At the peak of alt-rock in the '90s, Pearl Jam were the biggest band in the world. Nirvana may have kick-started the alt-rock explosion, but not long after Nevermind knocked Michael Jackson's Dangerous off the top of the charts, Pearl Jam overtook their fellow Seattleites, selling many more copies of Ten than Nevermind, as the album achieved saturation play on radio and MTV, thereby setting off a wave of imitators, ranging from Stone Temple Pilots to Seven Mary Three and scores of bands that have been lost to time. They defined the sound of the decade, at least in terms of mainstream alt-rock. But, like all their fellow grunge rockers (though not like Smashing Pumpkins), they bristled at the notion of stardom, and ducked the spotlight. After following Ten with the effectively scattershot Vs. in 1993, each subsequent record played to a smaller audience, partially because the group decided to follow an idiosyncratic muse while shutting out the outside world by doing few videos and interviews and then sinking into a long rather futile battle with Ticketmaster that sapped their strength, as well as their popularity. By the end of the decade, they were selling far fewer records and they had the occasional hit -- such as the fluke Top Ten "Last Kiss" (included on Lost Dogs) -- but they were a far cry from being the biggest band in the world, even if they retained a passionate following.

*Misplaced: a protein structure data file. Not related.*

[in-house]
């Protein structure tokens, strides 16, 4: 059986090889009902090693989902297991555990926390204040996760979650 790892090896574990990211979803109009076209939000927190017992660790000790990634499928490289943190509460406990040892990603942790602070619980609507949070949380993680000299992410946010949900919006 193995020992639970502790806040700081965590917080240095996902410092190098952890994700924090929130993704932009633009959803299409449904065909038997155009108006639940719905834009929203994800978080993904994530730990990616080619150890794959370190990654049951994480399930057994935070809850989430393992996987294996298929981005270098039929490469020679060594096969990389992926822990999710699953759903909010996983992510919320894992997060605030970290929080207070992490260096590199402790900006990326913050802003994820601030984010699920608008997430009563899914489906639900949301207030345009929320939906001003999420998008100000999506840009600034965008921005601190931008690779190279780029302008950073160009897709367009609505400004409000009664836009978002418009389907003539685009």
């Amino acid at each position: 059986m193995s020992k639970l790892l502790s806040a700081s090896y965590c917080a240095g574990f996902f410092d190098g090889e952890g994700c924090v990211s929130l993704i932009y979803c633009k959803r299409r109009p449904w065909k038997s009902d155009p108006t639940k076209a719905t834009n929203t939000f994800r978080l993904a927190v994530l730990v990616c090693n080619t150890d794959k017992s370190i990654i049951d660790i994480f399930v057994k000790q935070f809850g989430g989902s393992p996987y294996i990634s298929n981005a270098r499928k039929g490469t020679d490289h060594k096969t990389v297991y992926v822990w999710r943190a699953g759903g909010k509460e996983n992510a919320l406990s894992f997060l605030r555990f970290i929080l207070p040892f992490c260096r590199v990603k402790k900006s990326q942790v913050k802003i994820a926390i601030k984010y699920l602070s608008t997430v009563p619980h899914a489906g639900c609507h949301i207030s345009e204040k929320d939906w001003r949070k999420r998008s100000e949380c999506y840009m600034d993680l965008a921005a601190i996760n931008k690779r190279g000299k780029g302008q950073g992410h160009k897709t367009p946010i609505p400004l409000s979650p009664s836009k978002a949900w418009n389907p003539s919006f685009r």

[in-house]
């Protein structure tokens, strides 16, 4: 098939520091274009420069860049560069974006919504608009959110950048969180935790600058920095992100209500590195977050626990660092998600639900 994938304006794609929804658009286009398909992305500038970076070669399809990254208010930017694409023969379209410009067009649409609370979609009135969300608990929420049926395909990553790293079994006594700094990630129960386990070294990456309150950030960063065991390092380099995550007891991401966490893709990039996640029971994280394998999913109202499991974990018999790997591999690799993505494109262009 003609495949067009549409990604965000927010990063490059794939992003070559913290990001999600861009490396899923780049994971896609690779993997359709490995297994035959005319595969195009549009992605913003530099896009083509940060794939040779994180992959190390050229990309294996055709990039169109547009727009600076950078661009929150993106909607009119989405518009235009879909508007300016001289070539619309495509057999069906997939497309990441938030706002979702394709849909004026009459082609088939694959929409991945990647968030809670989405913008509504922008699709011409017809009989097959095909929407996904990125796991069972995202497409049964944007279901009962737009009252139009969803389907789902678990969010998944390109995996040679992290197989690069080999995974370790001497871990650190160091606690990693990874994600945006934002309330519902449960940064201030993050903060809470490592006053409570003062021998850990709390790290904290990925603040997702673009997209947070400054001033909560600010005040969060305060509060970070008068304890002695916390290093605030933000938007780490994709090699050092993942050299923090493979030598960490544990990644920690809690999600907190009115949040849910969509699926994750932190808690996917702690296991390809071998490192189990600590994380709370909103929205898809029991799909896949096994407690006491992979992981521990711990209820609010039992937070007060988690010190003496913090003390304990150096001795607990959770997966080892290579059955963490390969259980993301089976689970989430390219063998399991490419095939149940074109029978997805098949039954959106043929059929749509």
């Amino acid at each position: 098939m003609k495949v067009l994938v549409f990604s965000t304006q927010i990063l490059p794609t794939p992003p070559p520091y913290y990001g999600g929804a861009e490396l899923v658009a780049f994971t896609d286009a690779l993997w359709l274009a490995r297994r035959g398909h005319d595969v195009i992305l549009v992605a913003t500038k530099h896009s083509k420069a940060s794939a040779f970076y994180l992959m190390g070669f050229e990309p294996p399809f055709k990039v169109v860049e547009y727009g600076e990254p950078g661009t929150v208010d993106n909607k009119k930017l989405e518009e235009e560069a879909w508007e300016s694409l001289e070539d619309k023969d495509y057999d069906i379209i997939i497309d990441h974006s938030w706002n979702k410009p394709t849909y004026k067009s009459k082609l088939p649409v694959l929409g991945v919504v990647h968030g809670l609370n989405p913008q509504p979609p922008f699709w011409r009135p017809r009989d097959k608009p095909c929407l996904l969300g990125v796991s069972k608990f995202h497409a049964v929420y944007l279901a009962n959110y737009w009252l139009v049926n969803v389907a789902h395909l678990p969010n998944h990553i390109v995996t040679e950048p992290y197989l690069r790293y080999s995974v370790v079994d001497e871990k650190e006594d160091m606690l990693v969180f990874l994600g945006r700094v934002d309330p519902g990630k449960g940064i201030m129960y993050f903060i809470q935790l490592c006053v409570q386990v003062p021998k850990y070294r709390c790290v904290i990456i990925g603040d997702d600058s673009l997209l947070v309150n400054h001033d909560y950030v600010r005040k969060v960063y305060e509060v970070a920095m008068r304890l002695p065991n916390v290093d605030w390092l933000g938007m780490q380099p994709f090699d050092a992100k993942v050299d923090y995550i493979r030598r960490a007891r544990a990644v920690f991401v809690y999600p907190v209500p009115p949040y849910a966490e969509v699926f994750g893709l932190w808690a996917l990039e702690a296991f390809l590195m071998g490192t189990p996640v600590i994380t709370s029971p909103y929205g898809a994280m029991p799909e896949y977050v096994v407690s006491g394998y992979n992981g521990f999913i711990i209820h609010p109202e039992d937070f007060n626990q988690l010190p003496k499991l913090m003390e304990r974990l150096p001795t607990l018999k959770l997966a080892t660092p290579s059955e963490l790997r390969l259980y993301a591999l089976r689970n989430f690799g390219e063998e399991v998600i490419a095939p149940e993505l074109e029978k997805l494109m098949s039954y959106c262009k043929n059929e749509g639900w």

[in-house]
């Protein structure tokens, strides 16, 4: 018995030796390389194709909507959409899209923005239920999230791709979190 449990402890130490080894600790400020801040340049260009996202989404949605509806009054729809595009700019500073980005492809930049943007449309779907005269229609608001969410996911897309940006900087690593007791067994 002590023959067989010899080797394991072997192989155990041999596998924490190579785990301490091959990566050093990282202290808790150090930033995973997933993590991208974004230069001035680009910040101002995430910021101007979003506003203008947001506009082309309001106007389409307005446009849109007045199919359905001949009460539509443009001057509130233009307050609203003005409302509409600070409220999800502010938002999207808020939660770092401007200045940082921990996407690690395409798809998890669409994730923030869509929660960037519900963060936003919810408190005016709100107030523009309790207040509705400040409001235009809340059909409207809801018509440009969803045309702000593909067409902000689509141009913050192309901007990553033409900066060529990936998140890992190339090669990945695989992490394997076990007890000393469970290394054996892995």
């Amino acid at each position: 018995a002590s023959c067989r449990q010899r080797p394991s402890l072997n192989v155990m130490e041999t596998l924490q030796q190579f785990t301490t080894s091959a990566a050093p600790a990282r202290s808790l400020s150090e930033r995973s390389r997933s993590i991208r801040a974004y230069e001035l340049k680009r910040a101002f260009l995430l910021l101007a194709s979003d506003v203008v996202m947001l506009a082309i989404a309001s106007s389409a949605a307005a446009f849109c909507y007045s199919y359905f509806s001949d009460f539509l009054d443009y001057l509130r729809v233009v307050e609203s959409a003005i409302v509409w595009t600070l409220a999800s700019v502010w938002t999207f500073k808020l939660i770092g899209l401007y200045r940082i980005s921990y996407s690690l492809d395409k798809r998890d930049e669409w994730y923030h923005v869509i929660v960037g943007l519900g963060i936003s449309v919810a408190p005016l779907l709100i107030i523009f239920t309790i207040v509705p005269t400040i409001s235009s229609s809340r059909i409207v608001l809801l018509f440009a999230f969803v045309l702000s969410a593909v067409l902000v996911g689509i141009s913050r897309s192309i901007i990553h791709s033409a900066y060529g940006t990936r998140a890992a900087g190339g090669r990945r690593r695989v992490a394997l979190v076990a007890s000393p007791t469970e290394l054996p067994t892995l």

The shift from world's biggest band to world's biggest cult band was a deliberate move, of course, one that came about through their precisely crafted, often humorless, deliberately idiosyncratic records that came after Vs.. If a song didn't fit the specific mood of an album, it was shelved. This meant that there was a lot of material that was never heard (apart from the occasional concert or bootleg, naturally), or some of it drifted out on singles released through their fan club. Then, it being the '90s, the golden age of the multipart international single and benefit compilation albums, there were a number of officially released songs that never made it to a proper Pearl Jam album. These two things meant that a Pearl Jam rarities collection was necessary, and when they reached the end of their contract with Epic ten years after Ten, the group assembled the double-disc, 30-track set Lost Dogs. Completists, who likely have much of this material anyway, should note that this is not a complete collection of B-sides and non-LP tracks -- there's nothing from the Singles soundtrack, the Merkinball EP is absent, scores of live B-sides are thankfully left behind. Instead, this is a selection of the best B-sides, stray singles, and compilation tracks, enhanced by no less than 11 previously unreleased cuts and presented in a non-chronological sequence. This approach has a considerable benefit for the band, since, for one, it doesn't play like a dumping ground for rarities; like all Pearl Jam albums, it follows its own internal logic and has its own flow. Better still, the album benefits from what it chronicles: the loosest, hardest-rocking, most relaxed, and most intimate music the band cut. Since their proper albums are so somber and tightly controlled, it seemed as if the band didn't have a sense of humor, or even gave themselves a chance to breathe. These songs not only prove that assertion false; they capture what the band sounded like at its peak -- they capture their passion, their open-heartedness, their stance as true believers. This spirit was damped on the albums since they deliberately shied away from it and obscured it with ventures into experimentalism, but here, they not only sound committed but also eclectic and alive. This is where the nonchronological sequencing is a plus -- everything here sounds like it could date from their heyday of the first of the '90s, even though much of it dates from later. This is further proof that Pearl Jam consciously turned away from the big, anthemic sound and spirit that won them a mass audience with Ten -- they still had the songs and sound, they just chose to bury it. Lost Dogs crackles with that passion and it has another advantage: unlike most of Pearl Jam's album, it's a fun, compulsive listen. More than any other album in its catalog, Lost Dogs captures what Pearl Jam stood for and what it felt like at their peak. It may not have any of their defining songs -- apart from concert favorite "Yellow Ledbetter," that is -- but it does define their spirit, which is why, against all odds, it's the best album Pearl Jam has yet released.